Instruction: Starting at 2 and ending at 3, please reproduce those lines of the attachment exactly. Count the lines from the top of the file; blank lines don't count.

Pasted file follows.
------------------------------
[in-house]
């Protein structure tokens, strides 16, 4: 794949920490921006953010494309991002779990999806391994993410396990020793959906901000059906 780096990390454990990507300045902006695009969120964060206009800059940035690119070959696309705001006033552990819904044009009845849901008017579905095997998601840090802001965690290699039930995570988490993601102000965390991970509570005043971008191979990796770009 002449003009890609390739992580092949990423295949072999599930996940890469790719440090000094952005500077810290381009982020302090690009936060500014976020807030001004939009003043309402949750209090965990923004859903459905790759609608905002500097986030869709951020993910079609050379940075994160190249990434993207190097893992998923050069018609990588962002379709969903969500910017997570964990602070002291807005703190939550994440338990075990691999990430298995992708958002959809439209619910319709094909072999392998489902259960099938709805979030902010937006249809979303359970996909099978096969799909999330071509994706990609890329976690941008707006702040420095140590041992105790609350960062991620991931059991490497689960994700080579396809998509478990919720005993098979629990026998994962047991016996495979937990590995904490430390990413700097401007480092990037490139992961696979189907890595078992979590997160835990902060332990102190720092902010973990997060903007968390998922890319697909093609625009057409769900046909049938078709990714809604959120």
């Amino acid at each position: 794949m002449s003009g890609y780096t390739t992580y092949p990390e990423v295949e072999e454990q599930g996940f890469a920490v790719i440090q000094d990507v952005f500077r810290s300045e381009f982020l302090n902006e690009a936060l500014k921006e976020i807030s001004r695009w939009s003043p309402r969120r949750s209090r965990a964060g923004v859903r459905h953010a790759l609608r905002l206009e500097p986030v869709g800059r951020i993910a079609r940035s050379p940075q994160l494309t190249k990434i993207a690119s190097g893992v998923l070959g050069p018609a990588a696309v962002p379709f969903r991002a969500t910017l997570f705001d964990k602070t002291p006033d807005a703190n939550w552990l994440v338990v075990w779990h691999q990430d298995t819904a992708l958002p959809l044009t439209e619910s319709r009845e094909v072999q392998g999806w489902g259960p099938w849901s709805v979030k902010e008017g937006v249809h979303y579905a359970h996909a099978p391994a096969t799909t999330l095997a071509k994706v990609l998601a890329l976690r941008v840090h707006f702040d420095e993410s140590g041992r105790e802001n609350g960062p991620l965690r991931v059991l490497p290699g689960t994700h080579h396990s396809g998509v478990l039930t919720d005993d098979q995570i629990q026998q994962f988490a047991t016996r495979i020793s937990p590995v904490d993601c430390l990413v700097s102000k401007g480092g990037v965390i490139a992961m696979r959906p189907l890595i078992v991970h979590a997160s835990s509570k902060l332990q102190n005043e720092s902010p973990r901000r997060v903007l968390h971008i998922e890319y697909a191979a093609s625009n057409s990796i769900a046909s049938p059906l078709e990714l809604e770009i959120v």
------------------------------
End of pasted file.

């Protein structure tokens, strides 16, 4: 794949920490921006953010494309991002779990999806391994993410396990020793959906901000059906 780096990390454990990507300045902006695009969120964060206009800059940035690119070959696309705001006033552990819904044009009845849901008017579905095997998601840090802001965690290699039930995570988490993601102000965390991970509570005043971008191979990796770009 002449003009890609390739992580092949990423295949072999599930996940890469790719440090000094952005500077810290381009982020302090690009936060500014976020807030001004939009003043309402949750209090965990923004859903459905790759609608905002500097986030869709951020993910079609050379940075994160190249990434993207190097893992998923050069018609990588962002379709969903969500910017997570964990602070002291807005703190939550994440338990075990691999990430298995992708958002959809439209619910319709094909072999392998489902259960099938709805979030902010937006249809979303359970996909099978096969799909999330071509994706990609890329976690941008707006702040420095140590041992105790609350960062991620991931059991490497689960994700080579396809998509478990919720005993098979629990026998994962047991016996495979937990590995904490430390990413700097401007480092990037490139992961696979189907890595078992979590997160835990902060332990102190720092902010973990997060903007968390998922890319697909093609625009057409769900046909049938078709990714809604959120």
């Amino acid at each position: 794949m002449s003009g890609y780096t390739t992580y092949p990390e990423v295949e072999e454990q599930g996940f890469a920490v790719i440090q000094d990507v952005f500077r810290s300045e381009f982020l302090n902006e690009a936060l500014k921006e976020i807030s001004r695009w939009s003043p309402r969120r949750s209090r965990a964060g923004v859903r459905h953010a790759l609608r905002l206009e500097p986030v869709g800059r951020i993910a079609r940035s050379p940075q994160l494309t190249k990434i993207a690119s190097g893992v998923l070959g050069p018609a990588a696309v962002p379709f969903r991002a969500t910017l997570f705001d964990k602070t002291p006033d807005a703190n939550w552990l994440v338990v075990w779990h691999q990430d298995t819904a992708l958002p959809l044009t439209e619910s319709r009845e094909v072999q392998g999806w489902g259960p099938w849901s709805v979030k902010e008017g937006v249809h979303y579905a359970h996909a099978p391994a096969t799909t999330l095997a071509k994706v990609l998601a890329l976690r941008v840090h707006f702040d420095e993410s140590g041992r105790e802001n609350g960062p991620l965690r991931v059991l490497p290699g689960t994700h080579h396990s396809g998509v478990l039930t919720d005993d098979q995570i629990q026998q994962f988490a047991t016996r495979i020793s937990p590995v904490d993601c430390l990413v700097s102000k401007g480092g990037v965390i490139a992961m696979r959906p189907l890595i078992v991970h979590a997160s835990s509570k902060l332990q102190n005043e720092s902010p973990r901000r997060v903007l968390h971008i998922e890319y697909a191979a093609s625009n057409s990796i769900a046909s049938p059906l078709e990714l809604e770009i959120v």